data = sts.generate_presigned_url(
    Params={"x-k8s-aws-id": 'my-cluster'},

    encoded = base64.urlsafe_b64encode(data.encode("utf-8"))
    auth_token = f'k8s-aws-v1.{encoded.decode("utf-8").rstrip("=")}'

    Exec and WebSockets

    After optimising the authentication code for EKS and GKE, I was disappointed to find that the Kubernetes SDK was spending more time in subprocess calls than network requests. This was surprising since I thought authentication was the bottleneck. However, this performance profile was created after the authentication rewrite, so I needed to investigate further. I realised that the `exec` command was the only exception that wasn't using a simple REST API request. It was time to delve into how Kubernetes SDK was communicating with the control plane API to figure out how to make requests faster than 5 seconds.

    Reverse Engineering the Kubernetes Exec Protocol

    Although most requests use a REST API that is well-documented, the `exec` command is an exception. It uses a largely obsolete protocol called SPDY, which has been abandoned by Google. However, the Kubernetes Python SDK uses WebSockets for connections, which is a still-current standard. While the `exec` API endpoint is not widely documented, I reverse-engineered the protocol through trial and error.

    When communicating with the control plane API through the `exec` command using WebSockets, the packet sent by the control plane comprises three parts: [opcode][channel][data]. The opcode is an ABNF value that specifies the message type, such as CLOSE, BINARY, or TEXT. The WebSocket library in Python uses the ABNF class to abstract this aspect of the protocol. The channel determines which output stream is being sent by the control plane, with stdout or 1, stderr or 2, and control plane output, which I call stdcpl or 3.

    We can represent the Channel as a simple Python enum, and then use the WebSocket library in Python to send the request, which typically looks like this:


    And that’s pretty much it, the WebSocket connection will respond with the packets, which we can filter depending on the Channel bytecode.

    Putting this all together forms the latest version of the Cado platform’s Kubernetes stack, which in addition to these speed increases, includes:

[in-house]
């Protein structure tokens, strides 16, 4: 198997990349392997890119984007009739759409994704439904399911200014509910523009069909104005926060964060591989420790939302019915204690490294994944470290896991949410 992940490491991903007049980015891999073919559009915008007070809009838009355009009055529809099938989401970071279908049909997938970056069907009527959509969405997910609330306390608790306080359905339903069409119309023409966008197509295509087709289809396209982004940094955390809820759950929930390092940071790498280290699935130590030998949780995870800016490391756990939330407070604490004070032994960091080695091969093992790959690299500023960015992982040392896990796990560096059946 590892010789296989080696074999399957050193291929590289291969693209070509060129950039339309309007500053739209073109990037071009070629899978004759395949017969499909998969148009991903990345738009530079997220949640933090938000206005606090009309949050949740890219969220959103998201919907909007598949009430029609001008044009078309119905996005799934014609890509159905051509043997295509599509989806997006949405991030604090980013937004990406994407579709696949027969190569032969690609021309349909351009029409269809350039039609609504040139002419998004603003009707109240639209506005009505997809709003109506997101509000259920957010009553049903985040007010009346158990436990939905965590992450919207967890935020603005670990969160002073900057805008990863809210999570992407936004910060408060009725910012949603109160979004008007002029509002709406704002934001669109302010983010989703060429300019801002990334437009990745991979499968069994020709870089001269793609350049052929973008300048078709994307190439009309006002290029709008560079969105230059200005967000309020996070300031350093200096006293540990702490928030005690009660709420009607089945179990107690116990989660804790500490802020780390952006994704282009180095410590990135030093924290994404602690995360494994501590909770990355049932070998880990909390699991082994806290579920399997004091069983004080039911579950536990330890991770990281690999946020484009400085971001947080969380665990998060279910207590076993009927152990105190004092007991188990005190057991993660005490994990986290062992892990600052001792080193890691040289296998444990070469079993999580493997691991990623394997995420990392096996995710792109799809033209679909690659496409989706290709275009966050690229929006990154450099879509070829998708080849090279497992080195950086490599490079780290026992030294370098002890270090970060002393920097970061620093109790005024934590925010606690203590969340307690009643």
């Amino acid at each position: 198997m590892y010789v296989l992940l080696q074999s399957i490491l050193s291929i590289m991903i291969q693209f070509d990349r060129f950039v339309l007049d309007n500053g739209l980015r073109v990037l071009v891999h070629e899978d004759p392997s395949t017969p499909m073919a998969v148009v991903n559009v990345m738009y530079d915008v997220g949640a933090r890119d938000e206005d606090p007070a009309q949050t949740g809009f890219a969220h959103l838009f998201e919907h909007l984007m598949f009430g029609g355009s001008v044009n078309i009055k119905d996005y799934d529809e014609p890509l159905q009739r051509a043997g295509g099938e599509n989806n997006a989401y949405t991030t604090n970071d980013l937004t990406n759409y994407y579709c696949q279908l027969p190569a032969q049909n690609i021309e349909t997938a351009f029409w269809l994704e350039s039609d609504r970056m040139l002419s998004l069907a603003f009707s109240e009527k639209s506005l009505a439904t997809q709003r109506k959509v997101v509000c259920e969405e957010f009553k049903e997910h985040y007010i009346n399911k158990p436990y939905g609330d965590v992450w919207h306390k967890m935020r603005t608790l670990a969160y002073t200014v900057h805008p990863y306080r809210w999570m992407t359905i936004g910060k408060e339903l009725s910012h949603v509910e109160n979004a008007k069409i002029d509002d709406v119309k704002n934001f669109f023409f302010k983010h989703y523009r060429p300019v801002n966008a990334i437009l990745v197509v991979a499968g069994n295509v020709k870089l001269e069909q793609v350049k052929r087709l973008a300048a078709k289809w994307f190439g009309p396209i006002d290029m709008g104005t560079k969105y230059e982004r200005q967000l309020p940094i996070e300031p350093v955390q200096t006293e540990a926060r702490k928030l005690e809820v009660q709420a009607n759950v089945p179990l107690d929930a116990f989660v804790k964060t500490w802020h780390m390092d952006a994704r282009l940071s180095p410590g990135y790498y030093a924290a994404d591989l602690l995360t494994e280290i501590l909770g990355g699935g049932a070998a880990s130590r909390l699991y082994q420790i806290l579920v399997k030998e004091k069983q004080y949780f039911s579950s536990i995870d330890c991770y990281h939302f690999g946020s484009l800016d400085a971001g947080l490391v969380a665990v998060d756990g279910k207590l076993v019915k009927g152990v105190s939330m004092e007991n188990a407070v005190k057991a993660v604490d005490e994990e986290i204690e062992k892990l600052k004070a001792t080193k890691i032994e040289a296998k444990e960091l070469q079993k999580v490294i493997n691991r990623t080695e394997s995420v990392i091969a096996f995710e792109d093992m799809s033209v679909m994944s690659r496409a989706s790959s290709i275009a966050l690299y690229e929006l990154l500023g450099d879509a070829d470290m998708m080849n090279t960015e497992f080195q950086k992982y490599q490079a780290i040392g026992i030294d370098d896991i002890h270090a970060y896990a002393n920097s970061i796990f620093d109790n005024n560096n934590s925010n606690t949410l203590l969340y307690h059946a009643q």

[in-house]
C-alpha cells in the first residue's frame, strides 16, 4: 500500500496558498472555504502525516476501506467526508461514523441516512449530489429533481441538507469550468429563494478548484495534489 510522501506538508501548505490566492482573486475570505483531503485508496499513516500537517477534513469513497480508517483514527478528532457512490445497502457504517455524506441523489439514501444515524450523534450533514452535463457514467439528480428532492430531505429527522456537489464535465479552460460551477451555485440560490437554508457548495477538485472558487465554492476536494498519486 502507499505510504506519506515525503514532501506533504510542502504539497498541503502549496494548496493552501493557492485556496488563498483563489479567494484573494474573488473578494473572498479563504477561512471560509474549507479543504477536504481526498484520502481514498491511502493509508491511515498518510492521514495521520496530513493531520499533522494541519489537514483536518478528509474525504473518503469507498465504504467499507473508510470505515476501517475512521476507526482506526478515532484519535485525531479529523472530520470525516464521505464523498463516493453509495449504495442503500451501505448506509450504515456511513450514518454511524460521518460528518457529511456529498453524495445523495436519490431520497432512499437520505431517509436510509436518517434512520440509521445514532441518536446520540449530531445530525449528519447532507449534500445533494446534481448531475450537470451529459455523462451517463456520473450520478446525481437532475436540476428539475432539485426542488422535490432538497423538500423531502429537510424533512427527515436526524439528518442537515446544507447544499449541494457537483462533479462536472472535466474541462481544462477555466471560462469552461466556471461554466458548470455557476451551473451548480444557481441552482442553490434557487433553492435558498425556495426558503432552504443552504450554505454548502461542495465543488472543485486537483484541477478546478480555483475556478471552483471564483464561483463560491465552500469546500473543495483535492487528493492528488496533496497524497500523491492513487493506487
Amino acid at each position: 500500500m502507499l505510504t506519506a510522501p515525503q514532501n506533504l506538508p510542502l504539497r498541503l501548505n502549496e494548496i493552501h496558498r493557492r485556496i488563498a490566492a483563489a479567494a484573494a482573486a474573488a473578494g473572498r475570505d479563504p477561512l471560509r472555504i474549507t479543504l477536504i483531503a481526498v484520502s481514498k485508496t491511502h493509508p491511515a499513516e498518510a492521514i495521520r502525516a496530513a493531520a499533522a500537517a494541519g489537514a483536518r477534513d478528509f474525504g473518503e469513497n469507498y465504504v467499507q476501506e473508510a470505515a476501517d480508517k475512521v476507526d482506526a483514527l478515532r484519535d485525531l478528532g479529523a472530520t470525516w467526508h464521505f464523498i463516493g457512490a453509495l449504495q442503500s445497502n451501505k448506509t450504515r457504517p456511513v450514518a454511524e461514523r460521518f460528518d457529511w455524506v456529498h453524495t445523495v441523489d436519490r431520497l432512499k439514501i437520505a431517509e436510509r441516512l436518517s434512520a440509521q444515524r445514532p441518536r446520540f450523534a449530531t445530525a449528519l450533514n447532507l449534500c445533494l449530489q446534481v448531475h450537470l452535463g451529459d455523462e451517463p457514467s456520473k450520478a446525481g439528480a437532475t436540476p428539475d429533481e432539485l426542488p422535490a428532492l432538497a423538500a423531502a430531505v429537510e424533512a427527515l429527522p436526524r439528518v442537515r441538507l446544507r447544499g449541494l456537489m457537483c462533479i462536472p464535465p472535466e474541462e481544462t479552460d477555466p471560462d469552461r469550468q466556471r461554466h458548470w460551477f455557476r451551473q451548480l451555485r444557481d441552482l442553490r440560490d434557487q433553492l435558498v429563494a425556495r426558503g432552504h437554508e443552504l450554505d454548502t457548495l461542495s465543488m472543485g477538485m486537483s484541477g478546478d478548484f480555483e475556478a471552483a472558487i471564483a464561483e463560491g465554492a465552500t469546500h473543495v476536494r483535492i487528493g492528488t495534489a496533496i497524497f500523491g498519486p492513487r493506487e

• Google Kubernetes Engine support
    • A refreshed User Interface
    • More secure credential management

    What this Means for the Customer

    Now that we have successfully solved the slow response time issue, what does this mean for our customers? The answer is simple: faster and more efficient incident response in Kubernetes workloads. With the average response time per request being 111 seconds before making these changes, and the rewrite average being just 3 seconds, the difference in response time is a staggering 108 seconds per request. This translates to a percentage speed increase of 97%, which is an enormous improvement.

    In practical terms, this means that our customers can expect a much quicker response time in the event of a security incident. Instead of waiting for minutes to choose the compromised container, the process is now lightning fast, taking just a few seconds. This is especially critical in today's fast-paced, constantly evolving threat landscape, where every second counts.

    By reducing the mean time to respond, we are not only providing our customers with peace of mind, but also helping them to mitigate the potential damage that can be caused by a security incident. Faster response times mean that security incidents can be contained and resolved more quickly, minimising the impact on business operations and reducing the risk of sensitive data being compromised.

    If you fancy working on complicated problems like this, see our job listings - we’re hiring!

    If you want to try out our platform for responding to security incidents across Containers and VMs in AWS, Azure and GCP - you can grab a free trial here.